My neighbour Ian O’Leary started playing for Wilton United around this time. He didn’t even like soccer that much and yet suddenly it was like he was almost, by proxy, a member of the New York Cosmos. My envy of him didn’t last that long because in the summer of 1982, as we sat in the square in front of our houses, trying to come up with ways of making money, he had an idea. We should go ask Brother Alfie for a job. After all, anyone capable of procuring the most flash sports gear Cork had ever seen could surely figure out a way to help us.

soccer-fa-carling-premiership-steve-stone-feature Former Nottingham Forest player Steve Stone reading Shoot magazine. Source: EMPICS Sport

Bold as brass, we cycled the two miles to St Bonaventure’s, made our way around the back of a grey, foreboding building and knocked on the door.


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‘Can we speak to Brother Alfie?’ we asked.

The monk who greeted us didn’t seem perturbed. Alfie ran a soccer club. Kids probably came calling all the time.

‘We’re looking for summer jobs,’ said Ian when Alfie appeared. I didn’t speak. I stood there suppressing my urge to ask him straight out about his long-distance relationship with the fabled Cosmos.

Think about this tableau: Ian was twelve; I was eleven, and here we were asking a monk that one of us kind of knew through soccer for gainful employment. Amazingly, Brother Alfie wasn’t the slightest bit fazed by the request.

‘Come back tomorrow around 9am and wear dirty clothes.’

So we did. He told us where to put our bikes then handed us paint brushes and set us to work whitewashing walls in a long corridor. I’m not sure whether those walls even needed to be painted or whether he was just being charitable: either way we set about the task with gusto. Like real painters, we even brought a radio with us on the second day to listen to music as we rolled Valspar emulsion from floor to ceiling. Every now and again a monk shuttled past and complimented our handiwork.

Each lunchtime, Alfie appeared and escorted us down to the kitchen where we were handed tureens of thick, steaming soup and small mountains of coarsely-cut homemade brown bread. I didn’t eat brown bread but wolfed it down anyway because I didn’t want to offend our hosts and risk losing our contract. Not that there was a contract or anything. We never knew how much we were going to be paid and daren’t ask. Our parents had no problems with the arrangement, thinking, as per people of their generation, if we were spending our days in a monastery, we couldn’t come to much harm.

As the days went on we got more comfortable in the surroundings and started to explore the building. In a room off one hallway, we discovered a kitchenette with a SodaStream. There were two types of kids in our lives: those who had SodaStreams and those who were insanely jealous of them. Within minutes, we had mastered the intricacies of the machine and thereafter we worked like demented dervishes, high on sugar after quaffing bottles and bottles of carbonated drinks. We were no longer so much painting the walls as bouncing off them.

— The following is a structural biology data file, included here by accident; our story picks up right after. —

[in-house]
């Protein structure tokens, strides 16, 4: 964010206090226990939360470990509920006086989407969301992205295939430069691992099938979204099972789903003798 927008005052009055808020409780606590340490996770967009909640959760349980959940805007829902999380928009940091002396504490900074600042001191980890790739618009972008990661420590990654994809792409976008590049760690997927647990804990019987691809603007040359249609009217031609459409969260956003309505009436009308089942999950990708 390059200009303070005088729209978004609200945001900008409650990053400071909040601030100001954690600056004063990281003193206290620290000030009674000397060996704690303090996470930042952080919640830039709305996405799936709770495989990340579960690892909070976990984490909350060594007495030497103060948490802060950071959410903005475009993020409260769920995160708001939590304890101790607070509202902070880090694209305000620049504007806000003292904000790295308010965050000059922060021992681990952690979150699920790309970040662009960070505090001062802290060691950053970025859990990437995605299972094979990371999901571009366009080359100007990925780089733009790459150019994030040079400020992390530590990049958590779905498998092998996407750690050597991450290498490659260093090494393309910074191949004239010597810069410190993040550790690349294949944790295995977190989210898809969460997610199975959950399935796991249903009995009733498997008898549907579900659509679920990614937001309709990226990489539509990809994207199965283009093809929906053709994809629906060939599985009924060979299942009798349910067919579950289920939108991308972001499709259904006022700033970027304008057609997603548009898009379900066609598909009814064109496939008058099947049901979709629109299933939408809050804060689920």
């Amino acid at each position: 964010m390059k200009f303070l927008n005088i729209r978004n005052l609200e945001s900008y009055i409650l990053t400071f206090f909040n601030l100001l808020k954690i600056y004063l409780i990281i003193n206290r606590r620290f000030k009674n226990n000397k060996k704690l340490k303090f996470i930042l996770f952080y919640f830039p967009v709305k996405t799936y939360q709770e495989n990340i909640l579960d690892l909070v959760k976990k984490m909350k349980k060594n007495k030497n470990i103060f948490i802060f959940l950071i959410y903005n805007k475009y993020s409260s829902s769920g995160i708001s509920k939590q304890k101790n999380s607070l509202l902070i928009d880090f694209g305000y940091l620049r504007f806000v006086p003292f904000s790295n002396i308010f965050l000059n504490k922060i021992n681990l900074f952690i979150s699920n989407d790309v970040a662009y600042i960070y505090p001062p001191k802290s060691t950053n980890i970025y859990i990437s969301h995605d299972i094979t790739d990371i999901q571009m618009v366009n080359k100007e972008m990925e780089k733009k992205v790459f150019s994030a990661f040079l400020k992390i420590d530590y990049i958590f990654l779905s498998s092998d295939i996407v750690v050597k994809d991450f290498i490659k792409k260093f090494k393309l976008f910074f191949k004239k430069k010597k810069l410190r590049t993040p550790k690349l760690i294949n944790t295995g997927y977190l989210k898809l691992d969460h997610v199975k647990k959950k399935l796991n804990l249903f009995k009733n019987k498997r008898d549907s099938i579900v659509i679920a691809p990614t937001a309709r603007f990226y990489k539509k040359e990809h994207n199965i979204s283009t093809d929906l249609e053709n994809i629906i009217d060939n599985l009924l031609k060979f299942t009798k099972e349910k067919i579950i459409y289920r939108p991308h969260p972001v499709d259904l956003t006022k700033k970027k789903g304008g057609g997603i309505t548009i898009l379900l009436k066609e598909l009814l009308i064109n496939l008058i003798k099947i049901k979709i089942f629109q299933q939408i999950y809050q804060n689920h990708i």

The willful, greedy, and unauthorised use of the SodaStream may or may not have been why, at the end of our second week, Brother Alfie sent us on our way. He assured us that the Capuchin friars were very pleased with the work we did but that we should go off and enjoy our summer holidays. Like kids. Sound advice. Except for one thing. We’d earned £15 each for the fortnight’s work and that wasn’t anywhere near the target of £100 that I’d set myself – that being the price of the bike of my dreams. I still needed money then. Badly.

The late 1970s and early ’80s were a golden age for cool bicycles. Raleigh had come out with three magnificent creations – even their names reeked of excitement – the Chopper, the Grifter and the Burner. Each had very different merits. The Chopper had the raised handlebars and distinctive high-backed seat of an Easy Rider motorbike with a gear stick in the centre of the frame like in a car. The Grifter was more dynamic and sporty yet equally unique, boasting gears on the handlebars and the type of thick tyres that encouraged kids to go leaping off kerbs; a jump of all of six inches. The Burner was built for wheelies and tricks, and came in chrome and dayglo colour schemes with thick spokes in the wheels that were almost futuristic.

These were the bikes every young boy dreamed of owning; these were the bikes I dreamed of owning. My parents though had other ideas. They had a perfectly good bike in mind for me. It was a Triumph 20. I’m not sure what shade of green the manufacturers called the paint job on it, but I like to think it was listed on the palette as ‘disgusting green’. Having been (barely) used by my two older sisters (a warning sign of its inherent lack of cool), this contraption, replete with flower stickers on the main frame (Anne’s handiwork!), now fell to me. The least grateful recipient ever.

Kids on Choppers, Grifters and Burners could bust moves and throw shapes. They could pull wheelies while going down the street at high speed. They could make dramatic entrances into our square, skidding on the gravel and turning at the same time, sometimes even kicking up wisps of dust clouds. I could do none of these things. I came sauntering along on my Triumph 20 with a wicker basket on the front looking like I was on my leisurely way to a picnic in Devon with The Famous Five.

‘Boy Wonder’ by Dave Hannigan is published by Gill Books. More info here.